But, the main take-away, and one of the things that has been lingering since my initial screening and the subsequent statements from Aronofsky, is that I really don't think he realized how many layers there are to this film as he made it. I do think he may be sincere when he says what his intentions were making the film. But, assuming that he is being completely open in those intentions, I don't think he realized how strong the angle of artists abusing their muses or even husbands abusing their wives was. I'm not sure he intended this to be some sort of confessional as I have yet to hear anything negative about his relationships. But, I can't help but think that on some level he had to be examining his own dark side in his relationships with the women that have served as his muses. And, I really do feel that this is the better/stronger interpretation. The biblical material does make this an interesting, and, in some ways, very funny film. But, the domestic/artistic nightmare aspect really is far more penetrating.
     
  9. Zombie Dude

    Zombie Dude Well-Known Member

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    This is how I feel my reaction to the film will be. I'll check it out when it's on Bluray but I don't feel like seeing this one in the theater.
     
  10. X-human

    X-human I ate my keys

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    Just saw it last night, and was surprised that there were twelve of us packed in a tiny last run theatre of a chain. So it was half sold out! I usually go Tuesday afternoons last runs and I'm the only one. I almost wonder though if it was spill over for Blade Runner perhaps being sold out? Odd. But then maybe good word of mouth finally got around. People even clapped at the end!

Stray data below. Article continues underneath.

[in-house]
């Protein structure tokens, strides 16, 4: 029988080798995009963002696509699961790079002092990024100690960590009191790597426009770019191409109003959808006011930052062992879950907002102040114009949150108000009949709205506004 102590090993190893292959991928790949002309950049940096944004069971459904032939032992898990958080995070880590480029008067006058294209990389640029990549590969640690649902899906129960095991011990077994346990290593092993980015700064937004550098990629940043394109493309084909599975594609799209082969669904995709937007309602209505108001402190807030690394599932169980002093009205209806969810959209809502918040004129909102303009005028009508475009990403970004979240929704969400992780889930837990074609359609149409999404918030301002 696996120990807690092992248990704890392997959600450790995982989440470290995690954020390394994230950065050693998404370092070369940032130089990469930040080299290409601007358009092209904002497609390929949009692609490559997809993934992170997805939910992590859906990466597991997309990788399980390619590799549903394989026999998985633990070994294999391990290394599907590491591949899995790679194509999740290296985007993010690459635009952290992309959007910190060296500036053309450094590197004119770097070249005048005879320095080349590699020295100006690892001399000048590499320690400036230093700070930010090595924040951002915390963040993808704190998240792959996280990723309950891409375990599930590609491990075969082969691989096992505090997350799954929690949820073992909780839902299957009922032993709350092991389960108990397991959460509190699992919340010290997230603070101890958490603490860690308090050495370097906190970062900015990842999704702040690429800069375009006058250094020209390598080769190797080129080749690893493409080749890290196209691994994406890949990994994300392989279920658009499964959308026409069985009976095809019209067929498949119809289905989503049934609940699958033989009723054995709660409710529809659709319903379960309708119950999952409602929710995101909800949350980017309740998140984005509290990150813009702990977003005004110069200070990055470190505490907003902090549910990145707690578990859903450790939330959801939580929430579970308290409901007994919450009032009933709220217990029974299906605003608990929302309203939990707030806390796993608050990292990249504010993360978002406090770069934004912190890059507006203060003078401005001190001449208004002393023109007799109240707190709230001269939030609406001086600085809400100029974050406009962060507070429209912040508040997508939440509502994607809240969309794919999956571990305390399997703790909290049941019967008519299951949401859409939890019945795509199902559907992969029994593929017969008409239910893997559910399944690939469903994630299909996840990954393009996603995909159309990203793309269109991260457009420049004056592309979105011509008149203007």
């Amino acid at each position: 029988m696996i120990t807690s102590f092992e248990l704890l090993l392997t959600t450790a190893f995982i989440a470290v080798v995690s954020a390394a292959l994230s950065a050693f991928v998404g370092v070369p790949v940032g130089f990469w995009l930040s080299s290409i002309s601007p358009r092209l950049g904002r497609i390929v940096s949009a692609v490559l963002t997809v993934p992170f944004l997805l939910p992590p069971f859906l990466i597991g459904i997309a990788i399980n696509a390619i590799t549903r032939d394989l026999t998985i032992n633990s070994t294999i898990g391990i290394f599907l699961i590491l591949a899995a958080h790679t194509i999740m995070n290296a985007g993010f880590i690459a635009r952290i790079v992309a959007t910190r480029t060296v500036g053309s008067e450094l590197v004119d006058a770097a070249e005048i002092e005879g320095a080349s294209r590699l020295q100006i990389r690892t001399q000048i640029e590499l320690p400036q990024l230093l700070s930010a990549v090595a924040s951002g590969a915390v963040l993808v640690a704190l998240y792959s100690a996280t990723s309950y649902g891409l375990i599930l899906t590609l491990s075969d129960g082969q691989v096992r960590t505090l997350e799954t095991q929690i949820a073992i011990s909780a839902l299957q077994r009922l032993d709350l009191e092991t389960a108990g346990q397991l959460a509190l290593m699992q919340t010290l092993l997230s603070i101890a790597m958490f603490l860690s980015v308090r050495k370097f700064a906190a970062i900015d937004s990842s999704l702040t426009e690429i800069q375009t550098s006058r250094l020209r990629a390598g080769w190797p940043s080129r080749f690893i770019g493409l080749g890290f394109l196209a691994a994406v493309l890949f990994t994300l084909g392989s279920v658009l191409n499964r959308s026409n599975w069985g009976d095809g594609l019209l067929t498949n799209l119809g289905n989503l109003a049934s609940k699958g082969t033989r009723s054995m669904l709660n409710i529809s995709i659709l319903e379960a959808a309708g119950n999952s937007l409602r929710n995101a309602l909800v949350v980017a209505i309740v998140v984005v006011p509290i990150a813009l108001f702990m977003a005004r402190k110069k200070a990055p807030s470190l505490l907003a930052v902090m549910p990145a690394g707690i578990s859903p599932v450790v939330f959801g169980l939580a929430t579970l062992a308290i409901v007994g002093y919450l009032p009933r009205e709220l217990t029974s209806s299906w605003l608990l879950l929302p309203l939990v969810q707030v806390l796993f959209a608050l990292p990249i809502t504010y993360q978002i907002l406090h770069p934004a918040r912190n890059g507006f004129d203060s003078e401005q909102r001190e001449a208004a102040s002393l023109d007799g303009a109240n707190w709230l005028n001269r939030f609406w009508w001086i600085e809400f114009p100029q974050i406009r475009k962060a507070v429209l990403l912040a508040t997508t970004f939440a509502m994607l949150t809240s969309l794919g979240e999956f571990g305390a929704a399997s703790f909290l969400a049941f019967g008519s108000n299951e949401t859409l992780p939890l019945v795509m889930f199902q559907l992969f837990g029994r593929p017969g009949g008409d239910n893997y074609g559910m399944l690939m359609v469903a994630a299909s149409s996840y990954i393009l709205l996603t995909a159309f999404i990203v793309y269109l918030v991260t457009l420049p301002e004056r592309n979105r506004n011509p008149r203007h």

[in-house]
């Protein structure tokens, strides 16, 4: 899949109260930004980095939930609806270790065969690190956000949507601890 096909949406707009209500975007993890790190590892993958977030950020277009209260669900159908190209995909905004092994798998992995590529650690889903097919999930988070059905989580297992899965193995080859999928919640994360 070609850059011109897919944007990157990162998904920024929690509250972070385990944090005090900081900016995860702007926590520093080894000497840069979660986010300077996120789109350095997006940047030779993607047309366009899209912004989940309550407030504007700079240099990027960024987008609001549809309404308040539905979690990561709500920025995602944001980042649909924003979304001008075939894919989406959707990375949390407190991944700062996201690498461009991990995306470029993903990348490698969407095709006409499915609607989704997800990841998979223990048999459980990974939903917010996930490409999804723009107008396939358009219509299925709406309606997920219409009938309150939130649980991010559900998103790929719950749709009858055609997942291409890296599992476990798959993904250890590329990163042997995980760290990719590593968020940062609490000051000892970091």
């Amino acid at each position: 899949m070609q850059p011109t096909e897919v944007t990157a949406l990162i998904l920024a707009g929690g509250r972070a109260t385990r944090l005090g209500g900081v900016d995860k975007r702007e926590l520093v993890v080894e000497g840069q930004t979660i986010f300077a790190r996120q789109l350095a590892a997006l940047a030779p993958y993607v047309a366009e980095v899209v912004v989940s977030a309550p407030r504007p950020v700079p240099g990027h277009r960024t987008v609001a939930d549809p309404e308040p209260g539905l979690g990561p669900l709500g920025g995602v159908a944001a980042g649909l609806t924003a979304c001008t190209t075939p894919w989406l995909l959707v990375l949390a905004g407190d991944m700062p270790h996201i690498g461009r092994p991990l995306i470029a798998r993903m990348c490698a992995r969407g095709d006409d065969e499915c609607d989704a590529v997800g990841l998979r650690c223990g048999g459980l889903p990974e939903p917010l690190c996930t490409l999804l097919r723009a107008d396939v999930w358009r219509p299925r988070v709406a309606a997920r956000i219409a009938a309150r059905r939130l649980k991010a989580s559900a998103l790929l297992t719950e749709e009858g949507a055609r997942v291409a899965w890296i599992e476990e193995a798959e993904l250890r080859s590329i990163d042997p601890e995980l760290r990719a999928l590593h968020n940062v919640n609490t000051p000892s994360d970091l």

Anyways... I hadn't seen a trailer or read anything. Just knew I like Aronofsky so I saw it. That was a powerful film I was completely unprepared for. Like getting hit with a bucket of ice out of the blue. Then someone puts the bucket on your head and beats it with a 2x4.

    It's interesting to me that there's some debate out there about "allegories" because Aronofsky is not being subtle IN THE SLIGHTEST and makes it pretty clear in the arch of the movie that:
    Bardem is God. Just plain God. His poetry is The Bible. The House is Earth and Lawrence is mother nature. The baby is Jesus (that's why they eat him). It's a modern setting/analogs with a compressed timeline with its own clearly fantasy universe but basically The Bible. I like to think of it as these are the celestial events that happened in God's life to cause Him to write The Word Of God as we know it.

    Even the flood's in there when the sink breaks, everyone clears out, and it's back to only Bardem/Lawrence. (I like the added touch of two people bumping butts against the sink to cause it. Sodom & Gomorrah anyone?) And basically Aronofsky finished with Revelations as our fiery end which would be Runaway Global Warming (the oil is a nice touch) which would make the Earth uninhabitable for us; only to begin again after 20,000-40,000 years (if not more [i.e. like how the Dinosaurs bit it and the Earth renewed... eventually... Without those Dinosaurs.]).

    I don't think there's an "underlying" message with how men or society treat women. Because how women are treated in the film is overt and instead symbolizes how we're treating mother nature. Either ignoring or abusing. The fact that the treatment of women in this film is so overt and yet audience members see it as secondary messaging says a lot about how we see but don't "see" that treatment of women. Literally if Aronofsky was any more in your face about it the camera would be imbedded in a pore of Lawrence's face.

    So with all that said Bardem's role is spot on. What I didn't like is that the loop to the beginning suggests this path is inescapable. That... That fucks the most with me.

    To be quiet frank it just hits too close to home. It's a wake up call and the fact that so many people not only laugh it all off, but combat it, is essentially the point of the film. This stuff is all around and yet we're just accepting of it if not active participants. Not ignoring. Accepting. When we should all be as horrified as Jennifer Lawrence is.
     
    chancetx, MorallySound and zbinks like this.